Education

CSG Midwest

Civic education policies have begun to diversify over the past few years as state-level institutions have taken a holistic approach to become more involved in the administrative planning and support process. Included in the state-level changes are revamped curriculum standards, better professional support for educators and newly established assessment tools for classroom programs. New policies are making a difference in the quality of students’ education and civic engagement.

CSG Midwest
In a national report on policies to promote K-12 instruction in computer science, Indiana is singled out as one of the nation’s five leading states.
Authors of the September study say that 45 percent of the nation’s high schools teach computer science. They note, too, that certain groups of students are more likely to attend a school that does not offer instruction in this subject area — minorities, young people living in rural areas, and low-income students. How can states close this gap? The “2019 State of Computer Science Education: Equity and Diversity” identifies nine policies in areas such as certification, professional development, statewide standards, and a requirement that all secondary schools offer computer science.
CSG Midwest
With a law on third-grade reading set to take full effect in the spring and fall of 2020, Michigan legislators are doubling down on a key element of its plan to improve literacy among young learners. The state’s new education budget, signed into law in September, spends an additional $14 million (a total of $21 million) to bring more early-literacy learning coaches into Michigan schools.
“Teaching literacy is complex and challenging,” says Lisa Brown, a program consultant for the Michigan Department of Education. “What the coaches do is break down the research practices for teachers and help with implementation of literacy instruction.”
CSG Midwest
Illinois has a new law to ensure that children with diabetes have access to the medical care they need. Under HB 822, which received unanimous approval in the state General Assembly, schools are given the authority to store an undesignated supply of glucagon.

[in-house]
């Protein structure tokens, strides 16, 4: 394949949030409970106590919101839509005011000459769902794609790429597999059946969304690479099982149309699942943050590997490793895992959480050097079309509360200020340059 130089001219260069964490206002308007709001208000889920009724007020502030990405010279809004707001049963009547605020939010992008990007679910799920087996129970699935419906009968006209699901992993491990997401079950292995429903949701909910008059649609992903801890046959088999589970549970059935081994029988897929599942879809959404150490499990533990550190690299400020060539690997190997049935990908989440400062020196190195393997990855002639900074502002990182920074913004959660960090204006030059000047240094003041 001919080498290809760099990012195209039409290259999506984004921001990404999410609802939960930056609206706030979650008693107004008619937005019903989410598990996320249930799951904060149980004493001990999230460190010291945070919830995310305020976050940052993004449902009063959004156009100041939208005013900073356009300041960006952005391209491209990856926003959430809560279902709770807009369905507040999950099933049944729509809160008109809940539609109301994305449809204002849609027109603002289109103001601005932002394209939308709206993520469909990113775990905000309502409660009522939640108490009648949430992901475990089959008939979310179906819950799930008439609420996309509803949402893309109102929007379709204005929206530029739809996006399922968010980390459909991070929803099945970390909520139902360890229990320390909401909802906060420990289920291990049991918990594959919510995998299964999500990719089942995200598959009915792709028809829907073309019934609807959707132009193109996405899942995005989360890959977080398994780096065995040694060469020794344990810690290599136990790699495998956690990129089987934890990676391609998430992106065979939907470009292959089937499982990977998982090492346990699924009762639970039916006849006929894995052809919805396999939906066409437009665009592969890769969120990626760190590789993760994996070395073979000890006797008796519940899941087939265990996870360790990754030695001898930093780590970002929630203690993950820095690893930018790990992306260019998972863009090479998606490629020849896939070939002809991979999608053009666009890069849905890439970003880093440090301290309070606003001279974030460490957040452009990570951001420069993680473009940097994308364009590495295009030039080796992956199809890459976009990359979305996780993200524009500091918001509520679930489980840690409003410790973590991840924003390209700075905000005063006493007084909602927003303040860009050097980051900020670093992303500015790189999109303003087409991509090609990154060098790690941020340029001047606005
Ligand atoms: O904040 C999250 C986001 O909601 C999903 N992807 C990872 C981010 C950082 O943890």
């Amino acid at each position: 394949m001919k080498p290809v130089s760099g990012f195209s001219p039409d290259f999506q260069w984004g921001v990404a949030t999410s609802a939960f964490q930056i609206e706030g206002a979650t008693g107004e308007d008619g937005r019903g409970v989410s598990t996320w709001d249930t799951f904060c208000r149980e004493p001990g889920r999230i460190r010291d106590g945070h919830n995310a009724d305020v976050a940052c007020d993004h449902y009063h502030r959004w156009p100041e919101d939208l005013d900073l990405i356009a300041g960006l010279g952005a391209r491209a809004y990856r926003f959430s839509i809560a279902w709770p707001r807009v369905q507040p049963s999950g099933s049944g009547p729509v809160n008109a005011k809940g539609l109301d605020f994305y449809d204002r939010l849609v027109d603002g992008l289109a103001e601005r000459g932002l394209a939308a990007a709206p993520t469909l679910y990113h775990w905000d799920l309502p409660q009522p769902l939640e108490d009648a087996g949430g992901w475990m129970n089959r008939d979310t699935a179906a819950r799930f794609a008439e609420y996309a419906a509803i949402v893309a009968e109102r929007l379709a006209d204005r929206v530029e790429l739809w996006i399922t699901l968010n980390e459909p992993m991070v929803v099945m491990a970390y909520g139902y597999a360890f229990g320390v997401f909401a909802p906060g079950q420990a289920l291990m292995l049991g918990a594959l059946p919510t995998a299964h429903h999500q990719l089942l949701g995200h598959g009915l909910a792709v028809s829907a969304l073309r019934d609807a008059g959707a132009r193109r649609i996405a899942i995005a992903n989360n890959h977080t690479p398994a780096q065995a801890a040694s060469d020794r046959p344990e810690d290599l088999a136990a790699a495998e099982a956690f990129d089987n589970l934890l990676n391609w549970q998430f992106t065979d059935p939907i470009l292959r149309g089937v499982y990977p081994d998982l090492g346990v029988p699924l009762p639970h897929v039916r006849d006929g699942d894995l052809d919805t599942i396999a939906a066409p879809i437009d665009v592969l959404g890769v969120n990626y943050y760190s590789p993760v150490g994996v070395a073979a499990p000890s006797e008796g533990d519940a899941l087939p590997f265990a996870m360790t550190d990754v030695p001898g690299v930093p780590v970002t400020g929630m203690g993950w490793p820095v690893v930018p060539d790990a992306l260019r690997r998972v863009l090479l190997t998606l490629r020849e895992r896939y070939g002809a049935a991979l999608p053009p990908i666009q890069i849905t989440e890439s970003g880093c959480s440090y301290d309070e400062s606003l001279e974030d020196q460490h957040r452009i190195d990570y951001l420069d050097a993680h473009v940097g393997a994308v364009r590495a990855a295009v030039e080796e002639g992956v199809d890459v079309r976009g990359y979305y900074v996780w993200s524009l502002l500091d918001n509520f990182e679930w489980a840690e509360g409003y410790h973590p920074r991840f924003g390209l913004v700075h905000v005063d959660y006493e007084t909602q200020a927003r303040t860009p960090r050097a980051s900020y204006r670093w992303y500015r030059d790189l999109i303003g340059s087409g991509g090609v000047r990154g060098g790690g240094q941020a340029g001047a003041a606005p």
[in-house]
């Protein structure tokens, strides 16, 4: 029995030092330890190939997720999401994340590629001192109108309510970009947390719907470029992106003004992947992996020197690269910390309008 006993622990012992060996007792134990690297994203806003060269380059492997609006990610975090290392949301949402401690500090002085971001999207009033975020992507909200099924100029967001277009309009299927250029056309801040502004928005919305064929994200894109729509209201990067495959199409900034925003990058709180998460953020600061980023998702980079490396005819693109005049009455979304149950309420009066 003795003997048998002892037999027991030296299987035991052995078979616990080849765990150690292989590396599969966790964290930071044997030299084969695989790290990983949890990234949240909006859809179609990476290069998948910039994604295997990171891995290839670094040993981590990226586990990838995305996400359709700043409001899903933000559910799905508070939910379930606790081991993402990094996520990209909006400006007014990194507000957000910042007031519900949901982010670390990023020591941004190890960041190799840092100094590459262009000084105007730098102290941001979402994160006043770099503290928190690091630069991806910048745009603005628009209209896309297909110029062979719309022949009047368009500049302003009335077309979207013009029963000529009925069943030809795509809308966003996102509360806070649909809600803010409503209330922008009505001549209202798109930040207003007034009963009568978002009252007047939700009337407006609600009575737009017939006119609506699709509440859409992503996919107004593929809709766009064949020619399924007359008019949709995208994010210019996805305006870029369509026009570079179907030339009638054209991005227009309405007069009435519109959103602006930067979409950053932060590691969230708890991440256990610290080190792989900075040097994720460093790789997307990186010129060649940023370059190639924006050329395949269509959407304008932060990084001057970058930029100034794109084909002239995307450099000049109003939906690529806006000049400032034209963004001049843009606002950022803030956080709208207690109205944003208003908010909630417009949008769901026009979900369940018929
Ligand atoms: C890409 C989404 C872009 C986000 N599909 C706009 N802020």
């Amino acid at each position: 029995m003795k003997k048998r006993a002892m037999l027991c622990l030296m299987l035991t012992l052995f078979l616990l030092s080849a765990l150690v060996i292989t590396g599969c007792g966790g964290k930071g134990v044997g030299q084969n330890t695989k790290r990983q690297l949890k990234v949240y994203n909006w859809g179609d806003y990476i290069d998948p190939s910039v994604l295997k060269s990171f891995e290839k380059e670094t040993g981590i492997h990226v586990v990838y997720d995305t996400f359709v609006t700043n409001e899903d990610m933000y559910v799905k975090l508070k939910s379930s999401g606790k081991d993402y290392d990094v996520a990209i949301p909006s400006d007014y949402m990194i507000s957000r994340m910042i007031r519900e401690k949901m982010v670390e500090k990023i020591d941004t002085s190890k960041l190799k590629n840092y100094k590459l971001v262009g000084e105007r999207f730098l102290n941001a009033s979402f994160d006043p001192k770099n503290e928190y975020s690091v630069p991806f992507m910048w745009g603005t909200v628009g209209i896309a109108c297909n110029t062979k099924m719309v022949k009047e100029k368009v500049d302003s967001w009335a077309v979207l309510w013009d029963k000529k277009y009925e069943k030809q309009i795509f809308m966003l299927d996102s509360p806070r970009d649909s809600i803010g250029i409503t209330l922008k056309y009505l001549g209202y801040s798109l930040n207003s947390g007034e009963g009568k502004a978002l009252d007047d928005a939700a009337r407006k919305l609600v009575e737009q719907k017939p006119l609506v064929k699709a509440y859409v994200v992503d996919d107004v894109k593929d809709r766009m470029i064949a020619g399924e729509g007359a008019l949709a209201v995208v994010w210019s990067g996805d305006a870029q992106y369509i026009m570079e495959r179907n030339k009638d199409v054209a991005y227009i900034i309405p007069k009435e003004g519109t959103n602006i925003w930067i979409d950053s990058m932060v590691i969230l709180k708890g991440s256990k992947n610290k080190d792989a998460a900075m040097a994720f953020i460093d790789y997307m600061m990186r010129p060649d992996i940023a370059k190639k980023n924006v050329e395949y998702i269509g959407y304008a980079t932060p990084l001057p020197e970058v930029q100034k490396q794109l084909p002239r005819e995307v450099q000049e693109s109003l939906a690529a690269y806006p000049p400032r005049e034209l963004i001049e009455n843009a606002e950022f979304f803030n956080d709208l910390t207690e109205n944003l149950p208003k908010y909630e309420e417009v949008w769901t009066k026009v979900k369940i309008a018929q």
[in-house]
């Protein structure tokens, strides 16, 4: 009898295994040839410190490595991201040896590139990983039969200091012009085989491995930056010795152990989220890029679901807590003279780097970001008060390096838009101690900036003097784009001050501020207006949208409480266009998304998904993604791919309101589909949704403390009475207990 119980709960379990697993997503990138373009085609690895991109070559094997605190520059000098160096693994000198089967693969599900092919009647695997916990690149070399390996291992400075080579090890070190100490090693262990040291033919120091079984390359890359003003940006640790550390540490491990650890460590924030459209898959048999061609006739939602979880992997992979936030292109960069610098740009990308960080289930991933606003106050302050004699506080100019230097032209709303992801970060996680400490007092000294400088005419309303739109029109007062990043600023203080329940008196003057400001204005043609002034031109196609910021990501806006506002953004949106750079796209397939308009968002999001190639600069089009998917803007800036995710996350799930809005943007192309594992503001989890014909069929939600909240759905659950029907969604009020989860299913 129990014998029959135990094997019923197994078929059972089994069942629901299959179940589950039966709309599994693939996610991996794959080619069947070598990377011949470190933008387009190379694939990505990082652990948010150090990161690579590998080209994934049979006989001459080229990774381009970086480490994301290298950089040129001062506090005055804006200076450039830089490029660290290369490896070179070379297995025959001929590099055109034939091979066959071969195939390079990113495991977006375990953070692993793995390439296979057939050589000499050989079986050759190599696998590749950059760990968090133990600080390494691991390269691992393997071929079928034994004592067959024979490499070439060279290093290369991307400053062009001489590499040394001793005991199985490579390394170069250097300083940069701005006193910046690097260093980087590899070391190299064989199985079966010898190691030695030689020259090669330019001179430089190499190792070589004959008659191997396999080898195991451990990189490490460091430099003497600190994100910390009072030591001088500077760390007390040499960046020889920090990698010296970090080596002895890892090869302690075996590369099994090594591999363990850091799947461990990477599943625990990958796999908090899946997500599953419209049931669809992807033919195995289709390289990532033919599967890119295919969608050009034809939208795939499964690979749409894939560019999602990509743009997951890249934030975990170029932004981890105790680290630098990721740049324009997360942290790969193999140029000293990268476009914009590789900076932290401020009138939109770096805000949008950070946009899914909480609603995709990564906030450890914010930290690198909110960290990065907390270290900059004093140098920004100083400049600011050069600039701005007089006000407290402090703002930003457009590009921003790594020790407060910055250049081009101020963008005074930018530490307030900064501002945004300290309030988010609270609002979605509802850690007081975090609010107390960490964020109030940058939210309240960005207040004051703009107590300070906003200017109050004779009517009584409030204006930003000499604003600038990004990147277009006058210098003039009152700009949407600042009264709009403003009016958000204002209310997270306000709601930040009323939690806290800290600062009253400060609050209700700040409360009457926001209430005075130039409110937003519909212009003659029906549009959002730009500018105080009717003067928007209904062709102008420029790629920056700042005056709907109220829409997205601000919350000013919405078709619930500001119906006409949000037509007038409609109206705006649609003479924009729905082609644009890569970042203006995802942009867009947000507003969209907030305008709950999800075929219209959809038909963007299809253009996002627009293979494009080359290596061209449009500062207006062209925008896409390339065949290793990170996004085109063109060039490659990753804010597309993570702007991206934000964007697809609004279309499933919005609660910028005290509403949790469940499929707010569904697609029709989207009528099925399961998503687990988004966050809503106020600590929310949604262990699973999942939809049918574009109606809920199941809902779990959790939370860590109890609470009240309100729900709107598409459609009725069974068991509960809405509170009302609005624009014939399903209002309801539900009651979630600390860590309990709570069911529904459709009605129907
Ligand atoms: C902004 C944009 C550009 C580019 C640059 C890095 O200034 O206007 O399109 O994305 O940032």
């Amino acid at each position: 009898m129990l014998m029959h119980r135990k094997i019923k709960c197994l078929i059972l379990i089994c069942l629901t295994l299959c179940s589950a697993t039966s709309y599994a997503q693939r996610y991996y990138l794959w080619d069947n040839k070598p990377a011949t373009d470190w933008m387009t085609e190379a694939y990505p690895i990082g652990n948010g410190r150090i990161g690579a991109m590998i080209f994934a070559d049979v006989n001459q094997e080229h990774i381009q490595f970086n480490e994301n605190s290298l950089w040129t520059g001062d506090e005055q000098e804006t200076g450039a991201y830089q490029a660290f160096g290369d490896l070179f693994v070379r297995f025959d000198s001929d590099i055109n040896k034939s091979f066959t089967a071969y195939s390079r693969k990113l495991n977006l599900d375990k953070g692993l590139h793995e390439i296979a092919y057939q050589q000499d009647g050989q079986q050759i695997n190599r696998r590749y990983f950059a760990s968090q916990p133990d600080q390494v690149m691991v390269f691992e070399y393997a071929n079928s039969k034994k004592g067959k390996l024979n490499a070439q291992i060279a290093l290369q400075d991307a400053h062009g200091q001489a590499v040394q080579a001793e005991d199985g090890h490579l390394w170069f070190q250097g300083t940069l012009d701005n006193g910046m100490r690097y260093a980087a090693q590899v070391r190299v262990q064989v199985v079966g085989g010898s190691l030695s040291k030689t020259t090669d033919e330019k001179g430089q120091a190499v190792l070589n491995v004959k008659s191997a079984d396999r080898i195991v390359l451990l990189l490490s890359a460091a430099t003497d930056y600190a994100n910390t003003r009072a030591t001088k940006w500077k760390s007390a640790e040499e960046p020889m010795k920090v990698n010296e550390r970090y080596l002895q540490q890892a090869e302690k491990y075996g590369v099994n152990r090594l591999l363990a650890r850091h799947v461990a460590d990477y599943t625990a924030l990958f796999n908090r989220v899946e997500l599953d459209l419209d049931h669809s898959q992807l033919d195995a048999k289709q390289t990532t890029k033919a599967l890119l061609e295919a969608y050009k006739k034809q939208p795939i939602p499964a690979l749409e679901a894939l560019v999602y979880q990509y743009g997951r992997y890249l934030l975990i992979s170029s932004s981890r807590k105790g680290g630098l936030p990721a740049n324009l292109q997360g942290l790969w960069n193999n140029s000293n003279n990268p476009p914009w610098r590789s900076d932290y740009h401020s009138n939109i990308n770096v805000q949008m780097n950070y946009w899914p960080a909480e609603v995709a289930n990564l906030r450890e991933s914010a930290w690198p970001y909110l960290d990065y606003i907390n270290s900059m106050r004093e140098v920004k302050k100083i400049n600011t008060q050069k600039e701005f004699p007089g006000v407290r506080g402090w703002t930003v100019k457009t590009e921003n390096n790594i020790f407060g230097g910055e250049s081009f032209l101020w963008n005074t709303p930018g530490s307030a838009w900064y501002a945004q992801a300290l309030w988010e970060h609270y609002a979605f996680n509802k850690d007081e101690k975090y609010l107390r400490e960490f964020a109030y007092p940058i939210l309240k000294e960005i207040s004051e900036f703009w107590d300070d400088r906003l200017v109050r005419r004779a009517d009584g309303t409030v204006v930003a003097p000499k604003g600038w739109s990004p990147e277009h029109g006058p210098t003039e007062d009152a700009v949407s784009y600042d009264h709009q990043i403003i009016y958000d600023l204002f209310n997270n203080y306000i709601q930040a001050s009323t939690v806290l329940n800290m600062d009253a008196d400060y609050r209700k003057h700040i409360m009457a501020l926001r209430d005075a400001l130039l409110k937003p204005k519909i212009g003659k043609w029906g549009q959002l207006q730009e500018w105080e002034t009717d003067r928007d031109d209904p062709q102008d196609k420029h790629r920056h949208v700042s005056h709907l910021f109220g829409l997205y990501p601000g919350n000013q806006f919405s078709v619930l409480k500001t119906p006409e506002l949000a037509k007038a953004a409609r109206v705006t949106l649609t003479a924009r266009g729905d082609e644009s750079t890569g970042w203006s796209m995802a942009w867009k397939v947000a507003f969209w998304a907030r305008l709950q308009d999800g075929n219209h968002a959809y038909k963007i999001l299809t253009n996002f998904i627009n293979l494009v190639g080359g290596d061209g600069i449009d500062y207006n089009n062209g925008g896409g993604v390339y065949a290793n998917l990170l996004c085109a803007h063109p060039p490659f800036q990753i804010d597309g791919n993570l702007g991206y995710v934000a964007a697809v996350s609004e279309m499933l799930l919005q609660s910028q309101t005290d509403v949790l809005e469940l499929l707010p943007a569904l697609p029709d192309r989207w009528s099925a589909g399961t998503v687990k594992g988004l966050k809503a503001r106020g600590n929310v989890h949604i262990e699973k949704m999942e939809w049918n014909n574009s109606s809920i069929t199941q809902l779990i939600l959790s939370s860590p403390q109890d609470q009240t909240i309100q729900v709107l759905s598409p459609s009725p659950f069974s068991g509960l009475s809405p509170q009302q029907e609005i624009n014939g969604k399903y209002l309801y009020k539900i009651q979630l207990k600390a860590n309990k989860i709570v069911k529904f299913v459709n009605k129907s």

Chapter 9 of The Book of the States 2019 contains the following tables:

CSG Midwest

If a Minnesota student wants to have the experience of attending college in another country, he or she doesn’t have to go far — and the cost can be much less than the tuition paid at a public, in-state university. That is because Minnesota has a tuition-reciprocity agreement with its northern neighbor, the Canadian province of Manitoba.

CSG Midwest

Over the next two years, Ohio will invest $675 million in a newly created fund that provides nonacademic, wraparound services to students. This money (part of the state budget, HB...

CSG Midwest
As a library media specialist in a Minnesota middle school, Rep. Mary Kunesh-Podein comes across potential teachers all the time. It’s the students themselves. “At our school, students are often mentoring other students, and we are flabbergasted at what we see,” she says. “They have the patience. They have the understanding. They connect well with that other student.
“And we think, ‘This kid would make such a great teacher.’”
As a legislator, Rep. Kunesh-Podein also thinks about this: What state policies could expose more of these young people to the profession, and get them on a path to becoming a teacher? One idea, part of a legislative proposal in Minnesota this year (HF 824/SF 1012), is to bring college-level, credit-bearing Introduction to Education classes into the state’s high schools; another is to identify and eliminate barriers (financial or otherwise) that stand in the way of lower-income individuals getting certified to teach.
Attracting more teachers, as well as retaining them, has been on the minds of many state policymakers in the Midwest, as evidenced by the burst of new legislative proposals, laws and investments over the past few years.

Occupational licensure is one of the most overarching labor market issues facing low-income workers. The proportion of the labor force required to obtain a license exceeds that of both minimum wage earners and union members.1,2,3 The costs of licensing, such as exams, training courses, continuing education, and application and renewal fees, can present significant barriers to work, particularly for those for whom money is the tightest: Americans who are low-income, unemployed, and/or dislocated workers.  

On July...

If you’ve studied the issue of occupational licensing reform for any length of time, you’ve undoubtedly heard about African hair braiders. The issue of state government regulating the hair braiding industry is a compelling one. Why would a state subject a hair braider to obtain a full cosmetology license, endure hundreds of hours of unnecessary coursework and pay thousands of dollars before they can legally work? Furthermore, the courses required to obtain the required license do not even directly apply to hair braiding but are more...

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